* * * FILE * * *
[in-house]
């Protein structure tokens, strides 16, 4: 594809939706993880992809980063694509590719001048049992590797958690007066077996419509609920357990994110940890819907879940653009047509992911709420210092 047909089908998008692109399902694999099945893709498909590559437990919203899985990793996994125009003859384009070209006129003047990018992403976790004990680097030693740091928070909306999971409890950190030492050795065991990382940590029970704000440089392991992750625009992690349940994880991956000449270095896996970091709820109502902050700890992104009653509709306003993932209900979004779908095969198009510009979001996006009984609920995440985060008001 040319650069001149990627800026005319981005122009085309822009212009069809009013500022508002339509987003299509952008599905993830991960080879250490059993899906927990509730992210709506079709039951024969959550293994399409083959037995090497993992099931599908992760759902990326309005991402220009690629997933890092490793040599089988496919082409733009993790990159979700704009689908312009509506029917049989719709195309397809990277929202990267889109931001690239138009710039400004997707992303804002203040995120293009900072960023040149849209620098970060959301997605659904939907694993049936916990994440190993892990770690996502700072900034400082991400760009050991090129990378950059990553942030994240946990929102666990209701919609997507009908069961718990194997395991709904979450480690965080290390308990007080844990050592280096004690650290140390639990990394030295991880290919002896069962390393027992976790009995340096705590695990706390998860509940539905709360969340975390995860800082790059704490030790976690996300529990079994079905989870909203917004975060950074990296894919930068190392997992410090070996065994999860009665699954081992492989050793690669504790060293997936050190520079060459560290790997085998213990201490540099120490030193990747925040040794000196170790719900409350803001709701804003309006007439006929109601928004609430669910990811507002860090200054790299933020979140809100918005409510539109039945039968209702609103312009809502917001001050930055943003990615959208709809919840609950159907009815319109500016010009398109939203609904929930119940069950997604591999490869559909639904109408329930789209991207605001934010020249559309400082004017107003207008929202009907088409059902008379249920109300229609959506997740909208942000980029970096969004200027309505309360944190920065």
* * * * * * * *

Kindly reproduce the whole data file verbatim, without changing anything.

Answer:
[in-house]
């Protein structure tokens, strides 16, 4: 594809939706993880992809980063694509590719001048049992590797958690007066077996419509609920357990994110940890819907879940653009047509992911709420210092 047909089908998008692109399902694999099945893709498909590559437990919203899985990793996994125009003859384009070209006129003047990018992403976790004990680097030693740091928070909306999971409890950190030492050795065991990382940590029970704000440089392991992750625009992690349940994880991956000449270095896996970091709820109502902050700890992104009653509709306003993932209900979004779908095969198009510009979001996006009984609920995440985060008001 040319650069001149990627800026005319981005122009085309822009212009069809009013500022508002339509987003299509952008599905993830991960080879250490059993899906927990509730992210709506079709039951024969959550293994399409083959037995090497993992099931599908992760759902990326309005991402220009690629997933890092490793040599089988496919082409733009993790990159979700704009689908312009509506029917049989719709195309397809990277929202990267889109931001690239138009710039400004997707992303804002203040995120293009900072960023040149849209620098970060959301997605659904939907694993049936916990994440190993892990770690996502700072900034400082991400760009050991090129990378950059990553942030994240946990929102666990209701919609997507009908069961718990194997395991709904979450480690965080290390308990007080844990050592280096004690650290140390639990990394030295991880290919002896069962390393027992976790009995340096705590695990706390998860509940539905709360969340975390995860800082790059704490030790976690996300529990079994079905989870909203917004975060950074990296894919930068190392997992410090070996065994999860009665699954081992492989050793690669504790060293997936050190520079060459560290790997085998213990201490540099120490030193990747925040040794000196170790719900409350803001709701804003309006007439006929109601928004609430669910990811507002860090200054790299933020979140809100918005409510539109039945039968209702609103312009809502917001001050930055943003990615959208709809919840609950159907009815319109500016010009398109939203609904929930119940069950997604591999490869559909639904109408329930789209991207605001934010020249559309400082004017107003207008929202009907088409059902008379249920109300229609959506997740909208942000980029970096969004200027309505309360944190920065």